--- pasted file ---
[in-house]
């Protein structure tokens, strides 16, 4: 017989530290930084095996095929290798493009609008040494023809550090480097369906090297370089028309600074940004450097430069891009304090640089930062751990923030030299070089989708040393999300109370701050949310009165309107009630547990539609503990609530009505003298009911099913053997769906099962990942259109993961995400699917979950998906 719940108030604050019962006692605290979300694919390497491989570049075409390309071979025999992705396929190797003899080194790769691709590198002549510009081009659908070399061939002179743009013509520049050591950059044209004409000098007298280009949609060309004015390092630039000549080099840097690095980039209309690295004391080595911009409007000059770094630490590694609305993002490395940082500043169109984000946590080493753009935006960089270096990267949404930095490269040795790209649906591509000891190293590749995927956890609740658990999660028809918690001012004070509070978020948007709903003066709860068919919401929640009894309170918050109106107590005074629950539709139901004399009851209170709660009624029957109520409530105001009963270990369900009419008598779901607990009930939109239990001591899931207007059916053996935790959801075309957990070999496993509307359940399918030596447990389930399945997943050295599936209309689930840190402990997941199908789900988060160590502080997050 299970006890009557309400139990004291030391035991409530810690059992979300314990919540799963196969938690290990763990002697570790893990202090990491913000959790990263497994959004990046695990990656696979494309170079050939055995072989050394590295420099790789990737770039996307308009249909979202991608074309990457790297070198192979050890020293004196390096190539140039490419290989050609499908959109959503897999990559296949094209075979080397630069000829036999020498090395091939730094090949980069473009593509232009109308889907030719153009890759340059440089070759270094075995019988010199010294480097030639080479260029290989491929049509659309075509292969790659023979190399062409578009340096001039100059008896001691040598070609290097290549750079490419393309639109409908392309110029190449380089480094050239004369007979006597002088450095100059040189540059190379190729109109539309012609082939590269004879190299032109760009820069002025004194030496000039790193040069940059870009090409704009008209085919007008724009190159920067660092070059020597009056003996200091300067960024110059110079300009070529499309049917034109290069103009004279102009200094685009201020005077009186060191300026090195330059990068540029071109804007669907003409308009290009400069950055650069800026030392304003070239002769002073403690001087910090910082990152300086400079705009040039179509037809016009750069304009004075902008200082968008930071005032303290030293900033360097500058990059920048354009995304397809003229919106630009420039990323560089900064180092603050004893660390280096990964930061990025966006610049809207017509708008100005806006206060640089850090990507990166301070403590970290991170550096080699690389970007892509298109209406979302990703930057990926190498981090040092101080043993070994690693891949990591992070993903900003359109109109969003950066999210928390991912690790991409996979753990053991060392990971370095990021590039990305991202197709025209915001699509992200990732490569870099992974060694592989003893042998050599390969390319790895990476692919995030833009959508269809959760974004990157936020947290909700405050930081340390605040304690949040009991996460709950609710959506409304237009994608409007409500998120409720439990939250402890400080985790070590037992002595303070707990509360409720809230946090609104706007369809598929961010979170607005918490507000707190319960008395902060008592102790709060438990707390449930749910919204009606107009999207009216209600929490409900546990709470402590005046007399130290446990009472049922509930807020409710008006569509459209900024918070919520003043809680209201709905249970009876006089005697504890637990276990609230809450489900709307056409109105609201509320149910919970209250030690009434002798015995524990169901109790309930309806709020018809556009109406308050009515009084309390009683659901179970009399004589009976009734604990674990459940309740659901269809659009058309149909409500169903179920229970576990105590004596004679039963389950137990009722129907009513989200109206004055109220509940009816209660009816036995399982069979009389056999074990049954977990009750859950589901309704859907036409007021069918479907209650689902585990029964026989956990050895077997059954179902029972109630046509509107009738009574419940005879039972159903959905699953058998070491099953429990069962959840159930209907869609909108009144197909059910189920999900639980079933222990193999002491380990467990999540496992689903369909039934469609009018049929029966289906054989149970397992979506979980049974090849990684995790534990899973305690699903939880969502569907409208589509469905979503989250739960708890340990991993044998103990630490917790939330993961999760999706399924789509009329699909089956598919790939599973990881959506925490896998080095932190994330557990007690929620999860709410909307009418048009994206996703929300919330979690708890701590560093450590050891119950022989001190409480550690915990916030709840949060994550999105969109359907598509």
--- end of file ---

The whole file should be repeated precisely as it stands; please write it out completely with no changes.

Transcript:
[in-house]
């Protein structure tokens, strides 16, 4: 017989530290930084095996095929290798493009609008040494023809550090480097369906090297370089028309600074940004450097430069891009304090640089930062751990923030030299070089989708040393999300109370701050949310009165309107009630547990539609503990609530009505003298009911099913053997769906099962990942259109993961995400699917979950998906 719940108030604050019962006692605290979300694919390497491989570049075409390309071979025999992705396929190797003899080194790769691709590198002549510009081009659908070399061939002179743009013509520049050591950059044209004409000098007298280009949609060309004015390092630039000549080099840097690095980039209309690295004391080595911009409007000059770094630490590694609305993002490395940082500043169109984000946590080493753009935006960089270096990267949404930095490269040795790209649906591509000891190293590749995927956890609740658990999660028809918690001012004070509070978020948007709903003066709860068919919401929640009894309170918050109106107590005074629950539709139901004399009851209170709660009624029957109520409530105001009963270990369900009419008598779901607990009930939109239990001591899931207007059916053996935790959801075309957990070999496993509307359940399918030596447990389930399945997943050295599936209309689930840190402990997941199908789900988060160590502080997050 299970006890009557309400139990004291030391035991409530810690059992979300314990919540799963196969938690290990763990002697570790893990202090990491913000959790990263497994959004990046695990990656696979494309170079050939055995072989050394590295420099790789990737770039996307308009249909979202991608074309990457790297070198192979050890020293004196390096190539140039490419290989050609499908959109959503897999990559296949094209075979080397630069000829036999020498090395091939730094090949980069473009593509232009109308889907030719153009890759340059440089070759270094075995019988010199010294480097030639080479260029290989491929049509659309075509292969790659023979190399062409578009340096001039100059008896001691040598070609290097290549750079490419393309639109409908392309110029190449380089480094050239004369007979006597002088450095100059040189540059190379190729109109539309012609082939590269004879190299032109760009820069002025004194030496000039790193040069940059870009090409704009008209085919007008724009190159920067660092070059020597009056003996200091300067960024110059110079300009070529499309049917034109290069103009004279102009200094685009201020005077009186060191300026090195330059990068540029071109804007669907003409308009290009400069950055650069800026030392304003070239002769002073403690001087910090910082990152300086400079705009040039179509037809016009750069304009004075902008200082968008930071005032303290030293900033360097500058990059920048354009995304397809003229919106630009420039990323560089900064180092603050004893660390280096990964930061990025966006610049809207017509708008100005806006206060640089850090990507990166301070403590970290991170550096080699690389970007892509298109209406979302990703930057990926190498981090040092101080043993070994690693891949990591992070993903900003359109109109969003950066999210928390991912690790991409996979753990053991060392990971370095990021590039990305991202197709025209915001699509992200990732490569870099992974060694592989003893042998050599390969390319790895990476692919995030833009959508269809959760974004990157936020947290909700405050930081340390605040304690949040009991996460709950609710959506409304237009994608409007409500998120409720439990939250402890400080985790070590037992002595303070707990509360409720809230946090609104706007369809598929961010979170607005918490507000707190319960008395902060008592102790709060438990707390449930749910919204009606107009999207009216209600929490409900546990709470402590005046007399130290446990009472049922509930807020409710008006569509459209900024918070919520003043809680209201709905249970009876006089005697504890637990276990609230809450489900709307056409109105609201509320149910919970209250030690009434002798015995524990169901109790309930309806709020018809556009109406308050009515009084309390009683659901179970009399004589009976009734604990674990459940309740659901269809659009058309149909409500169903179920229970576990105590004596004679039963389950137990009722129907009513989200109206004055109220509940009816209660009816036995399982069979009389056999074990049954977990009750859950589901309704859907036409007021069918479907209650689902585990029964026989956990050895077997059954179902029972109630046509509107009738009574419940005879039972159903959905699953058998070491099953429990069962959840159930209907869609909108009144197909059910189920999900639980079933222990193999002491380990467990999540496992689903369909039934469609009018049929029966289906054989149970397992979506979980049974090849990684995790534990899973305690699903939880969502569907409208589509469905979503989250739960708890340990991993044998103990630490917790939330993961999760999706399924789509009329699909089956598919790939599973990881959506925490896998080095932190994330557990007690929620999860709410909307009418048009994206996703929300919330979690708890701590560093450590050891119950022989001190409480550690915990916030709840949060994550999105969109359907598509």